in the Army of Northern Virginia, and participated
in two
of the battles for Petersburg.

Red Diamond Regiment: The 17th Maine Infantry,

by William B. Jordan, Jr.

This is probably the one book in the group that is what
I would call an “instinct” buy. This one wasn’t recommended
to me per se, but “Anne” over at the Compuserve/Netscape ACW
Forums was kind enough to provide me with a
list of recommended books on the Petersburg Campaign
, and two regimentals
on the 17th Maine were listed. The 17th Maine was a member of Hancock’s
hard-fighting Union II Corps and participated in no less than five battles
during the
Siege of Petersburg between June 1864 and February 1865,
according to the National
Park Service’s Petersburg web site
, so that was an attractive feature
as well.

My Brave Boys: To War With Colonel Cross and the Fighting Fifth
by Mike Pride, Mark Travis

This book was also not explicitly recommended in the
two forums where I solicited opinions, but I’ve heard nothing but good
things about both the 5th New Hampshire and the book. The “Fighting
Fifth” was also a member of Hancock’s II Corps (although in a different
division than the 17th Maine), and they
participated in four fights
during the Petersburg Campaign.

Harvard’s Civil War: The History of the Twentieth Massachusetts Volunteer Infantry
by Richard F. Miller

The 20th Massachusetts is one of those interesting regiments,
unique in its own way because many of the men, including privates, were
Harvard graduates! More importantly for my needs, this book came recommended
to me from a few people, it was reasonably priced at Amazon, and the
20th was yet another of those II Corps regiments which saw plenty of
action, fighting
in no less than five engagements
during this time frame.

Galloping Thunder: The Story of the Stuart Horse Artillery Battalion
by Robert J. Trout

Interesting fact: the Stuart Horse Artillery Battalion
was broken in half at one point in the Petersburg Campaign, with part
staying put and the other part heading northwest to help Jubal Early
wage his fight against Phil Sheridan in the 1864 Valley Campaign. This
one was recommended to me by Steve Meserve, one of the regulars over
at the Compuserve/Netscape Civil War Forums. This one particularly appealed
to me because it covered an entire battalion of artillery rather than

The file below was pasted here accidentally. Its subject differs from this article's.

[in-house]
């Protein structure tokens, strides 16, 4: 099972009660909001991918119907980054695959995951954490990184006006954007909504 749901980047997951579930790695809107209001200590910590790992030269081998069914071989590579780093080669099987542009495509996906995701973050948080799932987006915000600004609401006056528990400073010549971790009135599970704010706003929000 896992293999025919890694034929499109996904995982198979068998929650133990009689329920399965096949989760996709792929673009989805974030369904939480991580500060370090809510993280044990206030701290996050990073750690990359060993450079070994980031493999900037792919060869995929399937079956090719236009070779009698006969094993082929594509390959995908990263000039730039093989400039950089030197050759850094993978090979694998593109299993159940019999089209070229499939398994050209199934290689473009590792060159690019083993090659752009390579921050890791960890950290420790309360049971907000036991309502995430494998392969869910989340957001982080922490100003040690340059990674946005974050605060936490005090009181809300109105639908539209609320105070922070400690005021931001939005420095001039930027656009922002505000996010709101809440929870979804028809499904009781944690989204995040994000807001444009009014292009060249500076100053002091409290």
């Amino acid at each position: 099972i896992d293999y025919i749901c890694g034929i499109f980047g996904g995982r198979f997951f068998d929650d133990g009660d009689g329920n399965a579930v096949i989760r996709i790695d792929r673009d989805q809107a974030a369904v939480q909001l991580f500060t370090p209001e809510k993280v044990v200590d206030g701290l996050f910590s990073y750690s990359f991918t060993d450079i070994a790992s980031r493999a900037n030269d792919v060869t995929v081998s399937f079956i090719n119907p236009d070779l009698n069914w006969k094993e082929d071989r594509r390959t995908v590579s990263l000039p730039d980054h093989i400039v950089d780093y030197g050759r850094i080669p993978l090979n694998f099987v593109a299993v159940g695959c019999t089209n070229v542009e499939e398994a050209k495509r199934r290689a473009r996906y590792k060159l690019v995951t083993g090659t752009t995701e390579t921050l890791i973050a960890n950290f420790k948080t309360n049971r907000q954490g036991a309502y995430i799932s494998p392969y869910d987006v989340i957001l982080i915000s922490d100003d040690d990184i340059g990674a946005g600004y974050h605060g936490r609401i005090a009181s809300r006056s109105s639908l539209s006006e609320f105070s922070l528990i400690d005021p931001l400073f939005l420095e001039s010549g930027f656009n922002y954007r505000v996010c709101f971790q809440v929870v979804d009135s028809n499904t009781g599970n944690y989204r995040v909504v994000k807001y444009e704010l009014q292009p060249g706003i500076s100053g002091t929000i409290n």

just focusing in on one battery. Most of my other books in this initial
batch cover regiments, with only a few brigade/battalion level books.
This is one of those.

Mother, May You Never See the Sights I Have Seen: The Fifty-Seventh Massachusetts Veteran Volunteers in the Army of the Potomac, 1864-1865
by Warren Wilkinson

I mentioned Warren Wilkinson earlier in my blurb on
Scythe of Fire. This book has come doubly and triply recommended
to me. If you are going to buy only one regimental history to see what
they are like, this one is apparently the cream of the crop. The Fifty-Seventh
Massachusetts was absolutely decimated from the beginning of Grant’s
Overland Campaign until they reached Petersburg. I can’t remember the
exact numbers, but from the moment they stepped off as a brand new regiment
in May 1864 until some point early in the Siege of Petersburg, they
lost hundreds of men, and could field less than one hundred at one point.
In the Wilderness, they lost 48% of their initial strength. These men
truly went through hell and back. The 57th was a part of Burnside’s
(later Parke’s) well-traveled IX Corps, and after suffering the aforementioned
losses, they went on to
participate in fully six battles
of the Siege of Petersburg.

On Many a Bloody Field: Four Years in the Iron Brigade
by Alan D. Gaff

Gaff follows Company C of the famous 19th Indiana, a
part of the legendary Iron Brigade, Army of the Potomac. By the time
the Iron Brigade reached Petersburg, they had lost much of their previous
identity due to the large number of recruits needed to fill their ranks
after the bloodlettings at Antietam, Gettysburg, and even the Overland
Campaign. Nevertheless, the Union V Corps, to which these men belonged,
did a large portion of the fighting at Petersburg for the Union side.
The 19th participated
in two battles
of the Campaign. I had Alan Nolan’s history of the
Iron Brigade recommended to me as well, and I’m sure I’ll be picking
that tome up soon.

The Weary Boys: Colonel J. Warren Keifer and the 110th Ohio Volunteer Infantry
by Thomas E. Pope

The 110th Ohio is my representative for the Union VI
Corps. Although the VI Corps was occupied in the Shenandoah Valley for
a large portion of the Siege of Petersburg, I still wished to include
these troops in my Siege of Petersburg OOBs for what-if wargaming purposes. I
also happen to find the ’64 Valley Campaign to be fascinating. This
book is also pretty cheap at $10 (paperback), so it would make a nice
intro to unit histories for the budget-conscious.

The Twentieth Maine: A Volunteer Regiment in the Civil War
by John J Pullen